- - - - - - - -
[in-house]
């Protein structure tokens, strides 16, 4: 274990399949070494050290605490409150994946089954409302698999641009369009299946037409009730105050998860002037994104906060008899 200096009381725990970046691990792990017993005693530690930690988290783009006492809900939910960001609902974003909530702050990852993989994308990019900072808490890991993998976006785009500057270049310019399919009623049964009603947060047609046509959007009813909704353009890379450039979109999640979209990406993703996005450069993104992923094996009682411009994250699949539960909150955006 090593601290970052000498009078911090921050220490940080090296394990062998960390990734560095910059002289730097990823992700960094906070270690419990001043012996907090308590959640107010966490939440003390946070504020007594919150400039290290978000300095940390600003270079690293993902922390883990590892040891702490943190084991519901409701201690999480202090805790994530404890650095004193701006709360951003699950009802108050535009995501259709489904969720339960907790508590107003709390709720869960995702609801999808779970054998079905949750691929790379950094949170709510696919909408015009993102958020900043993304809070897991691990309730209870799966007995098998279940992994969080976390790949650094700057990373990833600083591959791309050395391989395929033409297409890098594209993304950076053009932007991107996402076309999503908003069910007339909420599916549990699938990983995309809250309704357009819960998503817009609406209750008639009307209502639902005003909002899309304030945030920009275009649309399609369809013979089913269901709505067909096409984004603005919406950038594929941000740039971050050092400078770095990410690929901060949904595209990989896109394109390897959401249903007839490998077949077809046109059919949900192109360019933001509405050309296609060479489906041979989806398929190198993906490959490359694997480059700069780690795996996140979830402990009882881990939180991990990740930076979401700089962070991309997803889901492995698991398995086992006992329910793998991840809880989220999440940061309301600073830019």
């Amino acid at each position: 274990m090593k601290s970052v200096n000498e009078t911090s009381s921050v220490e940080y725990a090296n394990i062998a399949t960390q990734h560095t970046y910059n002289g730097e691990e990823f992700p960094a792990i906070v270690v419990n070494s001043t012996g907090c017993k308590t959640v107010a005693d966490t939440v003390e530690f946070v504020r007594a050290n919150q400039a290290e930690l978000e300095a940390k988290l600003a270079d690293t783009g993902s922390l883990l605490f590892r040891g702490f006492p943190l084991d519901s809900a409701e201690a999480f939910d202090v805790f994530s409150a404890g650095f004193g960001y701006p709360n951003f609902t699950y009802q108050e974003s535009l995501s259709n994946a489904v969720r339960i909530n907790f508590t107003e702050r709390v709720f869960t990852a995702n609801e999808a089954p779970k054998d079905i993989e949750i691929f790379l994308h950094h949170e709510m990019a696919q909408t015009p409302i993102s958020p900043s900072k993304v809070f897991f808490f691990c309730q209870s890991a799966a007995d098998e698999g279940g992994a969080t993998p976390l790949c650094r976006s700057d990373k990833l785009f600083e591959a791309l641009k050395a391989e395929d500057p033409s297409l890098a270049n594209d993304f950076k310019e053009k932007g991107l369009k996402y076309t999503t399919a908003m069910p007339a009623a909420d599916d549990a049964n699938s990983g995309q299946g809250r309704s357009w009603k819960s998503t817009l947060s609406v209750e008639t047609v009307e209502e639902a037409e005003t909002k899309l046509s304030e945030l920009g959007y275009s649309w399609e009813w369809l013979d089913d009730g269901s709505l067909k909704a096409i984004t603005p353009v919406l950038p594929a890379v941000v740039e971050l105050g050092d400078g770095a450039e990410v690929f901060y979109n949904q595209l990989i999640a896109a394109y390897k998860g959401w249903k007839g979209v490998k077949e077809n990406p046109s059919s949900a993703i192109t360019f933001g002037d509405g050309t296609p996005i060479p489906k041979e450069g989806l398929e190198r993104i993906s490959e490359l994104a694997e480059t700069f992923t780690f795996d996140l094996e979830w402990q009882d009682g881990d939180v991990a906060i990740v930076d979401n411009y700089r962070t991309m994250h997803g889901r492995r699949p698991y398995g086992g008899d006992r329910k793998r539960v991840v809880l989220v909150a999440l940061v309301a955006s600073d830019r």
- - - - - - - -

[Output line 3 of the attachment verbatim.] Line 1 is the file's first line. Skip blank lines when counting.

């Amino acid at each position: 274990m090593k601290s970052v200096n000498e009078t911090s009381s921050v220490e940080y725990a090296n394990i062998a399949t960390q990734h560095t970046y910059n002289g730097e691990e990823f992700p960094a792990i906070v270690v419990n070494s001043t012996g907090c017993k308590t959640v107010a005693d966490t939440v003390e530690f946070v504020r007594a050290n919150q400039a290290e930690l978000e300095a940390k988290l600003a270079d690293t783009g993902s922390l883990l605490f590892r040891g702490f006492p943190l084991d519901s809900a409701e201690a999480f939910d202090v805790f994530s409150a404890g650095f004193g960001y701006p709360n951003f609902t699950y009802q108050e974003s535009l995501s259709n994946a489904v969720r339960i909530n907790f508590t107003e702050r709390v709720f869960t990852a995702n609801e999808a089954p779970k054998d079905i993989e949750i691929f790379l994308h950094h949170e709510m990019a696919q909408t015009p409302i993102s958020p900043s900072k993304v809070f897991f808490f691990c309730q209870s890991a799966a007995d098998e698999g279940g992994a969080t993998p976390l790949c650094r976006s700057d990373k990833l785009f600083e591959a791309l641009k050395a391989e395929d500057p033409s297409l890098a270049n594209d993304f950076k310019e053009k932007g991107l369009k996402y076309t999503t399919a908003m069910p007339a009623a909420d599916d549990a049964n699938s990983g995309q299946g809250r309704s357009w009603k819960s998503t817009l947060s609406v209750e008639t047609v009307e209502e639902a037409e005003t909002k899309l046509s304030e945030l920009g959007y275009s649309w399609e009813w369809l013979d089913d009730g269901s709505l067909k909704a096409i984004t603005p353009v919406l950038p594929a890379v941000v740039e971050l105050g050092d400078g770095a450039e990410v690929f901060y979109n949904q595209l990989i999640a896109a394109y390897k998860g959401w249903k007839g979209v490998k077949e077809n990406p046109s059919s949900a993703i192109t360019f933001g002037d509405g050309t296609p996005i060479p489906k041979e450069g989806l398929e190198r993104i993906s490959e490359l994104a694997e480059t700069f992923t780690f795996d996140l094996e979830w402990q009882d009682g881990d939180v991990a906060i990740v930076d979401n411009y700089r962070t991309m994250h997803g889901r492995r699949p698991y398995g086992g008899d006992r329910k793998r539960v991840v809880l989220v909150a999440l940061v309301a955006s600073d830019r």